Welcome to Cranky Puppy Farm!

This blog belongs to two Gen X-er's smackdab in downtown Kansas City where we've been renovating and decorating two old Victorians built in the 1890's. Our life is filled with 3 demanding Pomeranians (1 of them cranky, of course), honking cars, noisy neighbors and the hustle and bustle of city life but we dream of the day when we can move to our 40-acre farm and hear nothing but the wind and the cows next door. Until then, we're chronicling our triumphs and mishaps here as we try to garden and preserve on 2 city lots, raise chickens, and learn all those things we should have learned from our grandparents. Welcome to our world - we hope you'll stay awhile!

One of These Things Is Not Like the Other

Saturday, December 03, 2011

Remember this from Sesame Street? That's the the first thing that popped into my mind when I saw this egg.  And then I thought, "Well, that had to hurt!"  Something like the equivalent of us humans squeezing out a football.  Eeeeyikes.....

In all seriousness, this is the second humongous egg that someone has laid this week and it's caused me to ultra-curious as to what causes it.  Is it normal?  Do I need to be concerned?  Is this the return of the double yolks or even triple yolks?  A newbie chicken farmer has lots of questions.

Thank goodness for Google because I was able to find lots of great information on this odd phenomena.  Prepare yourself, because you are about to learn more about chicken ovaries and egg laying than you probably want to know.

Hens are alot like us human women in that hormones dictate the development of an egg.  In good layers, a yolk is released approximately every 23 hours and the ovum travels through the reproductive system until a complete egg is formed.  The majority of the egg's time is spent in what's called the "Shell Gland" where the outer shell is added - in fact, it will spend about 20 hours in that gland.  And then, as the egg is laid, the protecting coating or "bloom" is added.  What's happening when we get a double-yolked or triple-yolked egg is that two yolks are relased at the same time or in rapid succession or, for some reason, the first yolk gets stuck in the oviduct.  Apparently, it's pretty common in new layers as they get the hang of it.  And, althought there are some breeds that are more generically predispositioned to laying  multi-yolked eggs than others, there is a still a probability of just 1 in 1000 that an egg will have multiple yolks.  Fascinating, no?  If you really want more info with helpful (gross) pictures, go check out this site.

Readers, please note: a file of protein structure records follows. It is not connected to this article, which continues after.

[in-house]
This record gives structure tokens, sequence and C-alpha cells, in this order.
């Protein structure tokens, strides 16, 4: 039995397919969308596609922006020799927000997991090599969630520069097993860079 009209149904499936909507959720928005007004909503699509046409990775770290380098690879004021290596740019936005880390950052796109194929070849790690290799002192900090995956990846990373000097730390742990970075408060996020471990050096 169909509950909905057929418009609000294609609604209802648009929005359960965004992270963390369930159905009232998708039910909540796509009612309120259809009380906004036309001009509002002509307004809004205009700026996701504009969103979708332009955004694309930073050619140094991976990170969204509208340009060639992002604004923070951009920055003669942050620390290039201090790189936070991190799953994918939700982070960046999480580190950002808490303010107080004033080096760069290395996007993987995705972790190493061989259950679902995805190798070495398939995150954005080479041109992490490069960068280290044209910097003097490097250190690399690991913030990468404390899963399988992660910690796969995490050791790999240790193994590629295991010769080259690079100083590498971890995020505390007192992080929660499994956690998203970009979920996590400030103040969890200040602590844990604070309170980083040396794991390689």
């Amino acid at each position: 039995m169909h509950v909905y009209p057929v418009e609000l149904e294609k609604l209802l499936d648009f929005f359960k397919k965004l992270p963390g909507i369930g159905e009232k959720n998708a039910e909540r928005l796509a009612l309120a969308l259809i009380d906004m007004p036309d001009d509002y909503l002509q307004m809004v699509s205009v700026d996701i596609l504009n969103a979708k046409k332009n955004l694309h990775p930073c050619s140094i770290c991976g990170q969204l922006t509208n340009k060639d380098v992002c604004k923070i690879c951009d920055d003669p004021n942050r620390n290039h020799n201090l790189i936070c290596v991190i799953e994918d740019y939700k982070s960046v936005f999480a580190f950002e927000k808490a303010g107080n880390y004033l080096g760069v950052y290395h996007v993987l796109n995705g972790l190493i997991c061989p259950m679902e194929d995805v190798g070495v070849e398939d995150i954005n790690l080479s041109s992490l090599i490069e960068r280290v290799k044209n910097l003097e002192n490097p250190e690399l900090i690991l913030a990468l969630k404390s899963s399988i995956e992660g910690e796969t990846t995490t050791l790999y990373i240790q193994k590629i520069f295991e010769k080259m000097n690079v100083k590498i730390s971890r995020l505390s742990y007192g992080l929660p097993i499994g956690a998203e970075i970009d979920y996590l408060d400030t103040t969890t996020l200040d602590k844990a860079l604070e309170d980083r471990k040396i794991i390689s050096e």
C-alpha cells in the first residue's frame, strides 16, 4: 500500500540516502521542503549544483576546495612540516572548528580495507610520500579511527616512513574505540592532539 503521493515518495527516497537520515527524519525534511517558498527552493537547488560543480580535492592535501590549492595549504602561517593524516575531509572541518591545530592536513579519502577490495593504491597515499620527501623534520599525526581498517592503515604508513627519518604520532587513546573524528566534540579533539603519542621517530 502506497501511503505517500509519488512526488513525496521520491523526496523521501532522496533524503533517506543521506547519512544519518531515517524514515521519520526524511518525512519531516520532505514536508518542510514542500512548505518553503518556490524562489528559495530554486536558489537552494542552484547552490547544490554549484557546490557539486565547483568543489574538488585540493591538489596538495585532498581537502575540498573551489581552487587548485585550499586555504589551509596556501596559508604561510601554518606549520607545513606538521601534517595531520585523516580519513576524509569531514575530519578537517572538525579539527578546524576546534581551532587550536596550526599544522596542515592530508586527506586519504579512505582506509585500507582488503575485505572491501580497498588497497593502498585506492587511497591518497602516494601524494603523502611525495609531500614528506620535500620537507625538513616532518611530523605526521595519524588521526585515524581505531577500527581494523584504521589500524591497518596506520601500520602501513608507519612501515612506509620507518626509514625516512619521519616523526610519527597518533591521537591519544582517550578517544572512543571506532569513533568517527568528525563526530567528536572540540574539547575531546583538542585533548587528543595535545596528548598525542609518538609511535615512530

I'm not sure which of the girls laid these as they are different colors - it may very well be that one is from one of the Austrolorps and the other from a Barred Rock.  I thought I might be able to tell by which hen was walking funny.  (Just kidding.)    Maybe I should start referring to the Austrolorp's as Aus-triches.  (*giggle*)

Okay, enough with the corny jokes.  Hope you're enjoying your day,


  1. I had a hen lay a gigantic egg not too long ago. I couldn't even close the carton it was so tall! I swear she walked funny for a week but I was probably imagining it...

  2. This was really interesting! We have a young Buff Orpington who, every few weeks, lays a double yolked egg, but I didn't realize that the odds were 1/1,000! She's clearly beaten them!


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